Of course, race is far from the only subject on which Holder's words and actions, once doubted, have later proved prophetic. In the wake of the Supreme Court's appalling 2013 decision to gut the Voting Rights Act, Holder's contentions about the Act's enduring relevance were borne out with alarming speed when eight states adopted new voting restrictions within months after the ruling came down.
Nor has the attorney general been content merely to safeguard the gains of the past. In 2011, Holder declared that his department would no longer defend the constitutionality of Section 3 of the Defense of Marriage Act, or DOMA. Although the move was greeted with plaudits from the equal rights community, it was met with harsh criticism by others, who saw it as "an unprecedented and ill-advised departure..."
When, in 2013, the Supreme Court invalidated the DOMA provision at issue, Holder's courageous decision took on the sheen of a watershed moment. Last summer, in an interview with Vox, legal analyst Jeffrey Toobin opined that, in evaluating Holder's legacy, "throwing the weight of the Justice Department behind the cause of gay rights will be seen as enormously important." Privately, the attorney general agreed, calling LGBT equality "the defining civil rights challenge of our time."
Even as he has taken his lumps over the years -- particularly from House Republicans -- Holder has continued to play offense. Early in 2013, he again put the ball in the air, launching a review of the federal criminal justice system. The resulting reforms almost certainly constituted the most consequential shift in American justice policy in a generation, and will surely stand among the attorney general's most durable and lasting achievements.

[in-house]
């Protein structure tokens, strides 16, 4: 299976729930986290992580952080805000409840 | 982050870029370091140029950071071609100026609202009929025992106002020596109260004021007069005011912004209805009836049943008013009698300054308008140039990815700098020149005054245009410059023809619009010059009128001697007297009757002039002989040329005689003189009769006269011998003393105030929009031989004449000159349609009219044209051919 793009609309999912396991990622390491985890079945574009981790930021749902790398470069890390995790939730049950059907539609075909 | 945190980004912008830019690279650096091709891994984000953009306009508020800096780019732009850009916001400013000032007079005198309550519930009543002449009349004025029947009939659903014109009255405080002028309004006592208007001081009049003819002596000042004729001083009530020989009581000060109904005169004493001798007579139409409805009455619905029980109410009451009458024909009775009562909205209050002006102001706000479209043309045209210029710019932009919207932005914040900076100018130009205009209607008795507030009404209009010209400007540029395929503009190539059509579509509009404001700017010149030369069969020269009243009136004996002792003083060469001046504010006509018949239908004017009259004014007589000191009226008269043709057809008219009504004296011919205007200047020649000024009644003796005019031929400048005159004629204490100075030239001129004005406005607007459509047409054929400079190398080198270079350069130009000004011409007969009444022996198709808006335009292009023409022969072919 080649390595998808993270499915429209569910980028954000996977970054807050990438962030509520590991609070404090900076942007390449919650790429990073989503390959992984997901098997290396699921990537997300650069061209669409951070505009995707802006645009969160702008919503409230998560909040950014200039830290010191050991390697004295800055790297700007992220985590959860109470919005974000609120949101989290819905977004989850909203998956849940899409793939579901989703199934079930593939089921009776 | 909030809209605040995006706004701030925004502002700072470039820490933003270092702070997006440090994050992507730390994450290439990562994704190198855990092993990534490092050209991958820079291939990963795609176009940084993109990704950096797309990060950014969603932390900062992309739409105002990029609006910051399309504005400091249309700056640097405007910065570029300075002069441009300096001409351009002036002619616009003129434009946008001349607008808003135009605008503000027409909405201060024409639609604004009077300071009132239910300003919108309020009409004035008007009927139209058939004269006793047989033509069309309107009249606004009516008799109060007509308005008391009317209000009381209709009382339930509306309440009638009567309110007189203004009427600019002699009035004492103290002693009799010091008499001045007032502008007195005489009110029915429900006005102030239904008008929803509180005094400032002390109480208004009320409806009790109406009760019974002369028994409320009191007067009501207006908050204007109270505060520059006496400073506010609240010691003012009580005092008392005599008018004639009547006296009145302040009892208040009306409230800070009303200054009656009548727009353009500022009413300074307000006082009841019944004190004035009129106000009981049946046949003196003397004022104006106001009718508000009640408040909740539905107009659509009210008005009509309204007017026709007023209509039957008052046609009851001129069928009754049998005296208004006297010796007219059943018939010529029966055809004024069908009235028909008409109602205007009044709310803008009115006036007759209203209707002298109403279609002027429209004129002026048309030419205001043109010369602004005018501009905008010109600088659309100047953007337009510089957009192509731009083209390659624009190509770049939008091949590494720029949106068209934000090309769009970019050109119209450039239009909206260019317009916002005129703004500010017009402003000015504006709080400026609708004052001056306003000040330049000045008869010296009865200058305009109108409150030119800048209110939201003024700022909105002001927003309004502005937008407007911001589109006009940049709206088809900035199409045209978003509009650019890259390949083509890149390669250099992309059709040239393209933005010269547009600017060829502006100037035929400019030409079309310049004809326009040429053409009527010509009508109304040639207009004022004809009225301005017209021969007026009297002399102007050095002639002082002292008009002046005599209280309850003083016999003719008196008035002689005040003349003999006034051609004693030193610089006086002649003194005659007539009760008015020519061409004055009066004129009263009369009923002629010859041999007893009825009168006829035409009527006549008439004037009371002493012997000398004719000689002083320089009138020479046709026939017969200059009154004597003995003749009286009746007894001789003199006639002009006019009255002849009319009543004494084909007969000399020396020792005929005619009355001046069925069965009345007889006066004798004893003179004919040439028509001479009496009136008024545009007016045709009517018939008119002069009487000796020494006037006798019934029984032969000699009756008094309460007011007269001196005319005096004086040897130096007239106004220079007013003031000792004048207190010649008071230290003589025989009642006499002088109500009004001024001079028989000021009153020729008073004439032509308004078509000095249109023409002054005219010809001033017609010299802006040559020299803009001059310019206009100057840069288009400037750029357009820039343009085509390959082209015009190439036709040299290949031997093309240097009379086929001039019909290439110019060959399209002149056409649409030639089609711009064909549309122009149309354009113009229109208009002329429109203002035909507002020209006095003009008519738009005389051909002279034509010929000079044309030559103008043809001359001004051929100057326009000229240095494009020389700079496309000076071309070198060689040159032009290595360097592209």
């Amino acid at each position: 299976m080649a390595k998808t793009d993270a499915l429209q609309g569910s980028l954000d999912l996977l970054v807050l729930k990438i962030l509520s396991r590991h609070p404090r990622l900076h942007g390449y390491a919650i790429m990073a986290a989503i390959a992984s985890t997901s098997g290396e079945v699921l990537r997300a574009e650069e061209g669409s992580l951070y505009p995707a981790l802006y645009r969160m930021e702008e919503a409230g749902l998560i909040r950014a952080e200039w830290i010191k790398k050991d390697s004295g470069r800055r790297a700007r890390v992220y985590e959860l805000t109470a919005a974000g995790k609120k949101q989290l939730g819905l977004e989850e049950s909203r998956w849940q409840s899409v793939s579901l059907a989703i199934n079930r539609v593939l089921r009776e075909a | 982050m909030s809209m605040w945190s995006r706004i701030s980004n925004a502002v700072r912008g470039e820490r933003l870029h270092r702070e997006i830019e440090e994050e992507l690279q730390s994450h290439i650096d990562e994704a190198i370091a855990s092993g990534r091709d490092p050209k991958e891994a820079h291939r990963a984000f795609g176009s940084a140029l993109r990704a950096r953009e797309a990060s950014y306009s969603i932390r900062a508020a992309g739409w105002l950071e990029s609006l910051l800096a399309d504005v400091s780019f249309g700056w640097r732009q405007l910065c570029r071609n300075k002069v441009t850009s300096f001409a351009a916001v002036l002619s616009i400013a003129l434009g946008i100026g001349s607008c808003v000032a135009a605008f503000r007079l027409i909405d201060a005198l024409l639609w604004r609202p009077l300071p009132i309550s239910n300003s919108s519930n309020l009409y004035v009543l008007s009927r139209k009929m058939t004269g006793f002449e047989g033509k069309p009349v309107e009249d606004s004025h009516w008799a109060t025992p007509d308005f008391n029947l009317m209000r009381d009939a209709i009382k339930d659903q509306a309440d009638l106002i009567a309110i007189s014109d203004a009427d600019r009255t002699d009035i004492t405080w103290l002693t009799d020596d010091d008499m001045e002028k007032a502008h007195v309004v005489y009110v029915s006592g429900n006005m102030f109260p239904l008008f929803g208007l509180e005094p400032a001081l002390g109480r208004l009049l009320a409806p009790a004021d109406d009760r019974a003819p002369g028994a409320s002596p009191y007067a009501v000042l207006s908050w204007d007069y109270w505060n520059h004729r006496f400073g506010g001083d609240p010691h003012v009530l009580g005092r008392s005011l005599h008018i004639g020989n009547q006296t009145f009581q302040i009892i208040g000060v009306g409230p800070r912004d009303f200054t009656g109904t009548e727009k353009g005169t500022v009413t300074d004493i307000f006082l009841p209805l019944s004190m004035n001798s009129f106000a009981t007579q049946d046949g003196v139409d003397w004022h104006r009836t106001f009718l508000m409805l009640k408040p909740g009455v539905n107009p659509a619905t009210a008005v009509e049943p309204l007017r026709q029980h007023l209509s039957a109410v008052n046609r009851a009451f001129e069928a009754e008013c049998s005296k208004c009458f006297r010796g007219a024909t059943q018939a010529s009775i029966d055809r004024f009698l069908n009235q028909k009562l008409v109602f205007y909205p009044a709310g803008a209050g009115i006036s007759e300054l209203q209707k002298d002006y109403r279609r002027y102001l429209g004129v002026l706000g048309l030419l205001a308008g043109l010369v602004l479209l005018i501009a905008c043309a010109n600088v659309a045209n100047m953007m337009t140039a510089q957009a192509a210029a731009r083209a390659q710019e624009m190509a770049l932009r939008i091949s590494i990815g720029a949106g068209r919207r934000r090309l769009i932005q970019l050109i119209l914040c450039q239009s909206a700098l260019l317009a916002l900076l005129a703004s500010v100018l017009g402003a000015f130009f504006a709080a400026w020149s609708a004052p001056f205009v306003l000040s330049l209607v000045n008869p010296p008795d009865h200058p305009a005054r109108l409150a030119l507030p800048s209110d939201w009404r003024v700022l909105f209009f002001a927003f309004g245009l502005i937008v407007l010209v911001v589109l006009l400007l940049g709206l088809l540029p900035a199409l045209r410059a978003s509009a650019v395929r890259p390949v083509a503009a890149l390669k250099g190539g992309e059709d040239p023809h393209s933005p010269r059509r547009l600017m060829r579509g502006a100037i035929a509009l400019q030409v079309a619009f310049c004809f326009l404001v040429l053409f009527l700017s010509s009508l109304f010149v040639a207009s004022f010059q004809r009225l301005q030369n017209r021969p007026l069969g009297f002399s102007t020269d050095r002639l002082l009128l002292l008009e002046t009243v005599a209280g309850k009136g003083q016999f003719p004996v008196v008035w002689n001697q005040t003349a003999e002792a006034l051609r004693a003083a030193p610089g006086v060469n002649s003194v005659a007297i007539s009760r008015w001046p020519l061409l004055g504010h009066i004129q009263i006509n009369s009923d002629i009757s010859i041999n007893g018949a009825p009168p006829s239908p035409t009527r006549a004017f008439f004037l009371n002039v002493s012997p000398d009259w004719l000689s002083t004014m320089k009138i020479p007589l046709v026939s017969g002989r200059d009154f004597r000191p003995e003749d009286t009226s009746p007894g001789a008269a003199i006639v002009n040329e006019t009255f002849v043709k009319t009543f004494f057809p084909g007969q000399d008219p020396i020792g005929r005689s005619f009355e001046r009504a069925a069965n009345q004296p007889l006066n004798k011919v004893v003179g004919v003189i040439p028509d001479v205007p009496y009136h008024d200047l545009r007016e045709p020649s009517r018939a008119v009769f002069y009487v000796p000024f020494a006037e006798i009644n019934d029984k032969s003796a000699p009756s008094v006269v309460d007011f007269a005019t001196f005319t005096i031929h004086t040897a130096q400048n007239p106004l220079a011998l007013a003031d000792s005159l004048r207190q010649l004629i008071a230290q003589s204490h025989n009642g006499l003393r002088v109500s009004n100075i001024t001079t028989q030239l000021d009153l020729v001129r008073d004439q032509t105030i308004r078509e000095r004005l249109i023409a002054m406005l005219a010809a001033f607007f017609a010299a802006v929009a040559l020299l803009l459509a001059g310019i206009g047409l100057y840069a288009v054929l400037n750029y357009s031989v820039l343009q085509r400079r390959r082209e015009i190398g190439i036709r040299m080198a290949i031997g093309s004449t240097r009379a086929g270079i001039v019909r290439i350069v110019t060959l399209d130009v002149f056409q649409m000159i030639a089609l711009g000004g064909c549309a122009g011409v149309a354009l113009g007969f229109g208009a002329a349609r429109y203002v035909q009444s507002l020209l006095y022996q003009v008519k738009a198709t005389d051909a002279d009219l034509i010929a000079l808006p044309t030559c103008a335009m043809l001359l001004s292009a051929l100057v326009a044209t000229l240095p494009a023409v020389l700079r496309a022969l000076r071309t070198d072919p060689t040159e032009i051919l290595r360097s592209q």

Through his "Smart on Crime initiative," Holder sharply curtailed the use of mandatory minimum sentences against low-level federal drug defendants and renewed his emphasis on the discretion of individual prosecutors. Some questioned whether Smart on Crime amounted to a kind of unilateral disarmament, depriving prosecutors of the ability to threaten lengthy sentences in order to induce cooperation from defendants.
Holder was unconvinced. And earlier this month, he unveiled new data showing that, once again, his position had been vindicated: Eighteen months into Smart on Crime, there has been a sizeable drop in the percentage of cases where mandatory minimums were charged, while the rate of defendant cooperation remains unchanged.
The attorney general would be the first to acknowledge that his tenure has been nothing if not tumultuous. But history will record successes on every major front. And on his watch, the United States has experienced a decline in the overall crime rate, as well as the first drop in the federal prison population in decades -- an unambiguously historic achievement.
In the final analysis, Holder can best be understood as more than just a "race man," in the words of his friend Charles Ogletree, or even as a surrogate for President Obama. At his core, Eric Holder is a "justice man," who sees himself not merely as a protector and faithful steward, but as a champion of the department, and the cause, he has served for nearly his entire adult life.
Robert Kennedy would be proud.